Posted in | Nanoanalysis | Nanobusiness

Multi-Station Sequential Processing Architecture Shows a 25 Percent Advantage in Film Hardness vs. Single Wavelength Treatment Solutions

Published on September 22, 2009 at 9:04 AM

Novellus Systems (NASDAQ: NVLS) announced today that it has developed a multiple wavelength UV Thermal Processing (UVTP) treatment on the company's SOLA® platform that results in a 25 percent improvement in film hardness compared to a single wavelength treatment of the same k-value dielectric.

At 32nm and beyond, ultra-low dielectric constant (ULK) materials must be introduced into the semiconductor manufacturing process flow in order to improve device performance. ULK materials, however, present challenges associated with adhesion and the mechanical properties of the film. Adhesion issues are typically addressed through interface engineering, while mechanical properties are improved using a UVTP treatment. UVTP processing results in a lower bulk dielectric constant (k), cross-links the chemical "backbone" (which increases mechanical strength), and removes porogen (pore generation material) from non-dense ULK films. Increasing the mechanical strength of the film ensures that it will withstand downstream manufacturing processes such as chemical-mechanical planarization (CMP) and final packaging.

It is well known that porous ULK materials require different process steps for porogen removal and cross-linking. The unique SOLA UV treatment utilizes Novellus' multi-station sequential processing (MSSP) architecture to independently optimize the porogen removal and cross-linking steps, while maintaining high system throughput. Wavelength, temperature, treatment time, and UV intensity can be independently controlled at each of the four processing stations.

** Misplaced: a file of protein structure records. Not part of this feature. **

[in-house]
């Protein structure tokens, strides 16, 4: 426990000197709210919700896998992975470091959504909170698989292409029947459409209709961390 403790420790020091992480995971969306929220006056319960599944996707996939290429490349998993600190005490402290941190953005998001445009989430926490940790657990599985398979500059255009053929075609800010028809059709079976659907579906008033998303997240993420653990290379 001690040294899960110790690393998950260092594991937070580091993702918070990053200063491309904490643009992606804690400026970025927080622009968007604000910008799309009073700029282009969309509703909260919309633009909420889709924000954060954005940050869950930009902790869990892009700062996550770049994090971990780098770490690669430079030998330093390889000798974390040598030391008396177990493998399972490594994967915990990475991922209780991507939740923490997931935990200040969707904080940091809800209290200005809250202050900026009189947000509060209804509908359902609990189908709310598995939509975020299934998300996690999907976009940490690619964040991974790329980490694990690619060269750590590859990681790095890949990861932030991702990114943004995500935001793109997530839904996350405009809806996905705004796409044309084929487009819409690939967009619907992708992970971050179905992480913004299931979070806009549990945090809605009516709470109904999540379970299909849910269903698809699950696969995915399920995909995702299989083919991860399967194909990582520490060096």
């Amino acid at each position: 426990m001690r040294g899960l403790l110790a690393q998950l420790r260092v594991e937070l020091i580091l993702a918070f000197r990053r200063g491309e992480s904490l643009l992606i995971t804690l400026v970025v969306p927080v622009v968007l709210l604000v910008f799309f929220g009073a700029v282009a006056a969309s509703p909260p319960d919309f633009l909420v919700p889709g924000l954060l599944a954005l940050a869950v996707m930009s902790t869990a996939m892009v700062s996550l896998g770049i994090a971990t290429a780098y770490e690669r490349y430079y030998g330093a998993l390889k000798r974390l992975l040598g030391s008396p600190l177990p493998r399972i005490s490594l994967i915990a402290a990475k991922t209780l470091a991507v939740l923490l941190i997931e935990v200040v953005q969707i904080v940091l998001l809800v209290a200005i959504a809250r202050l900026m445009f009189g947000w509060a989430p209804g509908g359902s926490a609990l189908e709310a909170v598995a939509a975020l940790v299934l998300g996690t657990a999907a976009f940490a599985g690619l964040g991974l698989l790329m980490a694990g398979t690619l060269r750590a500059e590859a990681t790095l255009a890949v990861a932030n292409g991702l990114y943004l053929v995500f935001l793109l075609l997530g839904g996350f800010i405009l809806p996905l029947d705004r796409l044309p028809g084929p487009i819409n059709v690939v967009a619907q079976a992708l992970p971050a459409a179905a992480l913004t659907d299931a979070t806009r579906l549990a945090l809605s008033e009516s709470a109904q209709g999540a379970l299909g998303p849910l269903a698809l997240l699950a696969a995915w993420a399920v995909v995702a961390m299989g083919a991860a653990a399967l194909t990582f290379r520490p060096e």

Cohesive and adhesive failures during CMP and final packaging steps can be exacerbated by increasing the number of ULK layers in the interconnect stack. A margin of safety in the packaging process can be ensured by tailoring the assembly process and design rules; however, optimizing the bulk film properties (i.e. hardness, modulus and residual stress) is also required. Figure 2 shows the difference between soft and hard ULK films used in a simulated interconnect stack. Eight layers of an IMD/barrier stack were deposited on a bare wafer to simulate a ULK interconnect structure. For a given post-treatment film stress, the softer film shows peeling and delamination at the wafer edge, while the harder film shows none.

"Controlling the UV exposure parameters is critical to obtaining the maximum mechanical performance of a given dielectric constant film," said Boaz Kenane, director of technology for UVTP at Novellus. "SOLA UVTP with MSSP enables the independent optimization of key UV treatment steps to enhance film performance while maintaining a high level of manufacturability."

Tell Us What You Think

Do you have a review, update or anything you would like to add to this news story?

Leave your feedback
Submit